Hospital-Acquired Conditions drop 13%
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February 14, 2019
By John Commins
Hospital-acquired conditions dropped 13% from 2014 to 2017; from 99 per 1,000 acute care discharges to 86 per 1,000, according to newly released federal data.
That reduction translates into 910,000 fewer HACs, including adverse drug events and healthcare-associated infections, which helped prevent 20,500 hospital deaths and saved $7.7 billion over the three-year span, according to a new analysis from the Agency for Healthcare Research and Quality.
AHRQ’s review quantifies trends for several HACs, including adverse drug events, catheter-associated urinary tract infections, central-line associated bloodstream infections, Clostridioides difficile infections, pressure ulcers, and surgical site infections.
The report showed marked declines in several categories, such as adverse drug events, which dropped 28%, and C. diff. infections, which fell 37% from 2014 to 2017.
“The updated estimates are a testament to the successes we’ve seen in continuing to reduce hospital-acquired conditions,” AHRQ Director Gopal Khanna said.
It was not all good news, however. HACs involving pressure ulcers increased by 6%, and the number of surgical site infections didn’t budge over the three years.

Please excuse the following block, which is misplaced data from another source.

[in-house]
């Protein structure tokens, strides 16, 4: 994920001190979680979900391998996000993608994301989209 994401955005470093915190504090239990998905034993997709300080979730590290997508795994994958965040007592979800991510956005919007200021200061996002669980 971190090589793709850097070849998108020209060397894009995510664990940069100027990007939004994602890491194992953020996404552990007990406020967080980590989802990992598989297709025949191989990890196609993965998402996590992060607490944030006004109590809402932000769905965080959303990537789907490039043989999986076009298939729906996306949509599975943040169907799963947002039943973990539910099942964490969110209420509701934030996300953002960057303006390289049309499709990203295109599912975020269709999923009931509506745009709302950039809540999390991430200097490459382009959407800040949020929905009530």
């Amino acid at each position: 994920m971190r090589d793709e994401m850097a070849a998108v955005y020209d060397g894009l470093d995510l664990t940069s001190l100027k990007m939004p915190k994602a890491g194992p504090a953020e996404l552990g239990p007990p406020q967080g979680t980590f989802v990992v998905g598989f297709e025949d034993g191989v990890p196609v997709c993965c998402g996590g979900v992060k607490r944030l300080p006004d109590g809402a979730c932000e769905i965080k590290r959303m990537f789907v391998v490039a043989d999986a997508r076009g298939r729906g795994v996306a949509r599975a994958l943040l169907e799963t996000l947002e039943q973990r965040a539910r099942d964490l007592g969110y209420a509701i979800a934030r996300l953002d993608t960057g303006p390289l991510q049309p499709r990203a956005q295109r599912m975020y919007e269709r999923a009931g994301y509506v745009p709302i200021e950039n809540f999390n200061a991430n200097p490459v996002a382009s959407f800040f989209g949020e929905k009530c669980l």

“There’s no question that challenges still remain in addressing the problem of hospital-acquired conditions, such as pressure ulcers,” Khanna said. “But the gains highlighted today were made thanks to the persistent work of many stakeholders’ ongoing efforts to improve care for all patients.
The Centers for Medicare & Medicaid Services wants to reduce HACs by 20% between 2014 and 2019, which would result in 1.8 million fewer HACs over the five-year period, potentially saving 53,000 lives and saving $19.1 billion in hospital costs.
CMS Administrator Seema Verma said Tuesday that the work around reducing HACs is ongoing, as her agency develops new patient-centered measures that place outcomes over processes.
“While I am so proud of this accomplishment, we are working to get to a smaller set of dynamic measures that patients can use to identify high-value providers,” Verma told the CMS Quality Conference.